Valuation analysis for Merck & Co., Inc. (NYSE:MRK)
This is the 18th in a series of public valuation reports in aimed at identifying the fair value of the Dow Jones industrial average. Stock Traders Daily is releasing these reports one by one to the public in an effort to reveal information already shared with clients of stock traders daily. The objective is to identify what the fair value of the Dow Jones industrial average is so that investors can manage their risk appropriately.
When evaluating companies for fair value on a fundamental basis we look at earnings growth. In the case of Merck & Co., Inc. (NYSE:MRK), earnings growth deteriorated from the second quarter of 2012 and it has been flat lining, so to speak, since then. Earnings growth was dismal prior to the recent quarter, but because the comps from the second quarter of 2012 were no longer in the equation the trailing 12 month earnings growth observations included in the chart below show us that mark actually grew by about 2.63% from the previous year.
The interesting thing is the stock price increased aggressively from the second quarter of 2012, almost exactly as earnings growth deteriorated. When looking at the stock on a fundamental basis we can see that the rationale for the increase was purely multiple expansion. The PE multiple for mark increased from near nine times earnings to over 16 times earnings between the second quarter of 2012 and now, while earnings deteriorated.
This causes a serious skew to valuation metrics. Using a peg ratio valuation analysis we can see that work traded with a peg ratio just over 1 before the earnings collapse in the second quarter of 2012, and then the peg ratio chart went haywire. First, the peg ratio fell into negative territory, but then it skyrocketed and it currently rests at 6.05. For a company that is barely growing at all, one that is actually experienced both earnings and revenue contractions, a peg ratio of 6.05 makes it look extremely rich.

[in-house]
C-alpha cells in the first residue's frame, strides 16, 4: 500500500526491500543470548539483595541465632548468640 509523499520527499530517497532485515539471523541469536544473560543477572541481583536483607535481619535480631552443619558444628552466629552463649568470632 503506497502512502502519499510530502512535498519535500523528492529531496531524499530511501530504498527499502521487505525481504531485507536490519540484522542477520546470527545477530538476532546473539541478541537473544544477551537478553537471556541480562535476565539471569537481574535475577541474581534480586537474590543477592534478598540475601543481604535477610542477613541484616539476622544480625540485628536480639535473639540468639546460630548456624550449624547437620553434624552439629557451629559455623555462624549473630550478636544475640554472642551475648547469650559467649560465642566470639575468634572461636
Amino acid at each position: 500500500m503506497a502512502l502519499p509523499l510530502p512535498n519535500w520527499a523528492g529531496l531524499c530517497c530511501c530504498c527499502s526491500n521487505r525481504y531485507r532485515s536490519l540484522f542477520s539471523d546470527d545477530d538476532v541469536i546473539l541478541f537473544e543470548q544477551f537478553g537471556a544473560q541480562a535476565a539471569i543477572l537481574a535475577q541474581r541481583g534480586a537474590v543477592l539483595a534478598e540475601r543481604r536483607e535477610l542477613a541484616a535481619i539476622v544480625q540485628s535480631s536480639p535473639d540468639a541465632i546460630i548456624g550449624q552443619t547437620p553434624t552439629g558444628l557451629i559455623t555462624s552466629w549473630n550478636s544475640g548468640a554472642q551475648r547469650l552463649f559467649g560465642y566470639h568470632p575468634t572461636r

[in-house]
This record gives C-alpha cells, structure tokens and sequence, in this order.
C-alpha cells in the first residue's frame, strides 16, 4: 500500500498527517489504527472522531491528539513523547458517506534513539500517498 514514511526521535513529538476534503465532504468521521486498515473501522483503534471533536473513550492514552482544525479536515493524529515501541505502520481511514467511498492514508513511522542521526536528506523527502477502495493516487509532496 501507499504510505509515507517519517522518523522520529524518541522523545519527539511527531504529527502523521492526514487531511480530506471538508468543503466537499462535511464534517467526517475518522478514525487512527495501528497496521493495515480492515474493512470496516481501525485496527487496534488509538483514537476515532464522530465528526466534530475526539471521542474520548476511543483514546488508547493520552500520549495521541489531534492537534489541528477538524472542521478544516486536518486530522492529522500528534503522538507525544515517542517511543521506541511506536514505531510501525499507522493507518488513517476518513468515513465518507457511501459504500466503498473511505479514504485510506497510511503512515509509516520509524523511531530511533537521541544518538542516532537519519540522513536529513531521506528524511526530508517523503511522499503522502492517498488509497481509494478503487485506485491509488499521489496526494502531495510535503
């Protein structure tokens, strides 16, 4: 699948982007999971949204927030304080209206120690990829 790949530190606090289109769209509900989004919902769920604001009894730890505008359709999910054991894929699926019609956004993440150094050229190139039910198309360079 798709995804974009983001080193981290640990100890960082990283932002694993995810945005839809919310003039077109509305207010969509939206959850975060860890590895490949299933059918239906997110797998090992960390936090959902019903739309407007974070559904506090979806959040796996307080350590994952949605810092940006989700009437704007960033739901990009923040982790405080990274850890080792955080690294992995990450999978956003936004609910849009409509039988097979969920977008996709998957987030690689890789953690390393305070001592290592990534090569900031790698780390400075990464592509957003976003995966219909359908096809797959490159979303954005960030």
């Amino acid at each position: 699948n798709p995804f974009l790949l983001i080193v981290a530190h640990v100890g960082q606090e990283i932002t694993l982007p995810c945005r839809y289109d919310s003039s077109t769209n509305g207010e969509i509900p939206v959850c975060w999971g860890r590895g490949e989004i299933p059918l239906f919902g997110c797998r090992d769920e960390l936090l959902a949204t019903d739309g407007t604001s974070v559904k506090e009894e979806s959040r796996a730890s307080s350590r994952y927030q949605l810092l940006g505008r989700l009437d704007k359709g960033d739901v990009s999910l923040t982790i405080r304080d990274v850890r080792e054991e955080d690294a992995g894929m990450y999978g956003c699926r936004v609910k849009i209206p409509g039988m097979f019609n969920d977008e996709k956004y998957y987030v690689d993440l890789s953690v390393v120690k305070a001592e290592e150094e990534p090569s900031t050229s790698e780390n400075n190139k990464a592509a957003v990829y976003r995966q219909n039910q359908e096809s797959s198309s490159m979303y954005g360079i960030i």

According to our real time trading report for Merck the stock has broken below longer term support and by rule we would expect the stock to decline aggressively from breaks of support. Our technical observations suggest that Merck has room to decline so long as it remains under former levels of support, which have now been converted to resistance.
According to our observations work appeared to be the darling, a safe haven, and a place to pour money until recently. The contractions in earnings and revenue were being ignored and the multiple expansion that took place was completely unwarranted. Almost immediately as risks were being re-evaluated shares of Merck tumbled from resistance to support and then it broke support. Our observations suggest that smart money investors see no value in shares of Merck at this time and consider the stock to be a high risk given the multiple that exists when compared to the growth rate.